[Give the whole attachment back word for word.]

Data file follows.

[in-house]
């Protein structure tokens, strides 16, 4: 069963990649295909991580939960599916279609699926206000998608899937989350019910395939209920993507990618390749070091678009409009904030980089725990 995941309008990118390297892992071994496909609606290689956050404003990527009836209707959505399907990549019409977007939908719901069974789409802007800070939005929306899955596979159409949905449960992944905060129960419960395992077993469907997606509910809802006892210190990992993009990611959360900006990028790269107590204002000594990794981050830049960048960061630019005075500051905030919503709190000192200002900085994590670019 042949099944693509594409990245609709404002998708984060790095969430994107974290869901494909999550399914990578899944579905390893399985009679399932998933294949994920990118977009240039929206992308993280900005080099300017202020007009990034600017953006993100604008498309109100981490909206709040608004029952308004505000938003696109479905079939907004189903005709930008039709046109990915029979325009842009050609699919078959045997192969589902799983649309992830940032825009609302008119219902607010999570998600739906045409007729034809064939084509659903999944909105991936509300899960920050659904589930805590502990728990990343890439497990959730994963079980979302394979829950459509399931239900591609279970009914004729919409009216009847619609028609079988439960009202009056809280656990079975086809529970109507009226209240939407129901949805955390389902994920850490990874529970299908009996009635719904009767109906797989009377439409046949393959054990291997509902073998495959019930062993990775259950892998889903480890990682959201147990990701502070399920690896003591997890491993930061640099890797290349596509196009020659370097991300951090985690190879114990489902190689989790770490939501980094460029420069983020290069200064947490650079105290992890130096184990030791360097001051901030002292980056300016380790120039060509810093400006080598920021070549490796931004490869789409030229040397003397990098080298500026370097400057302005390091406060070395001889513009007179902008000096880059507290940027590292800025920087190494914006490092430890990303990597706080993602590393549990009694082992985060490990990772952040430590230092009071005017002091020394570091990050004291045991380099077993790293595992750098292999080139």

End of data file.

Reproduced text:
[in-house]
């Protein structure tokens, strides 16, 4: 069963990649295909991580939960599916279609699926206000998608899937989350019910395939209920993507990618390749070091678009409009904030980089725990 995941309008990118390297892992071994496909609606290689956050404003990527009836209707959505399907990549019409977007939908719901069974789409802007800070939005929306899955596979159409949905449960992944905060129960419960395992077993469907997606509910809802006892210190990992993009990611959360900006990028790269107590204002000594990794981050830049960048960061630019005075500051905030919503709190000192200002900085994590670019 042949099944693509594409990245609709404002998708984060790095969430994107974290869901494909999550399914990578899944579905390893399985009679399932998933294949994920990118977009240039929206992308993280900005080099300017202020007009990034600017953006993100604008498309109100981490909206709040608004029952308004505000938003696109479905079939907004189903005709930008039709046109990915029979325009842009050609699919078959045997192969589902799983649309992830940032825009609302008119219902607010999570998600739906045409007729034809064939084509659903999944909105991936509300899960920050659904589930805590502990728990990343890439497990959730994963079980979302394979829950459509399931239900591609279970009914004729919409009216009847619609028609079988439960009202009056809280656990079975086809529970109507009226209240939407129901949805955390389902994920850490990874529970299908009996009635719904009767109906797989009377439409046949393959054990291997509902073998495959019930062993990775259950892998889903480890990682959201147990990701502070399920690896003591997890491993930061640099890797290349596509196009020659370097991300951090985690190879114990489902190689989790770490939501980094460029420069983020290069200064947490650079105290992890130096184990030791360097001051901030002292980056300016380790120039060509810093400006080598920021070549490796931004490869789409030229040397003397990098080298500026370097400057302005390091406060070395001889513009007179902008000096880059507290940027590292800025920087190494914006490092430890990303990597706080993602590393549990009694082992985060490990990772952040430590230092009071005017002091020394570091990050004291045991380099077993790293595992750098292999080139």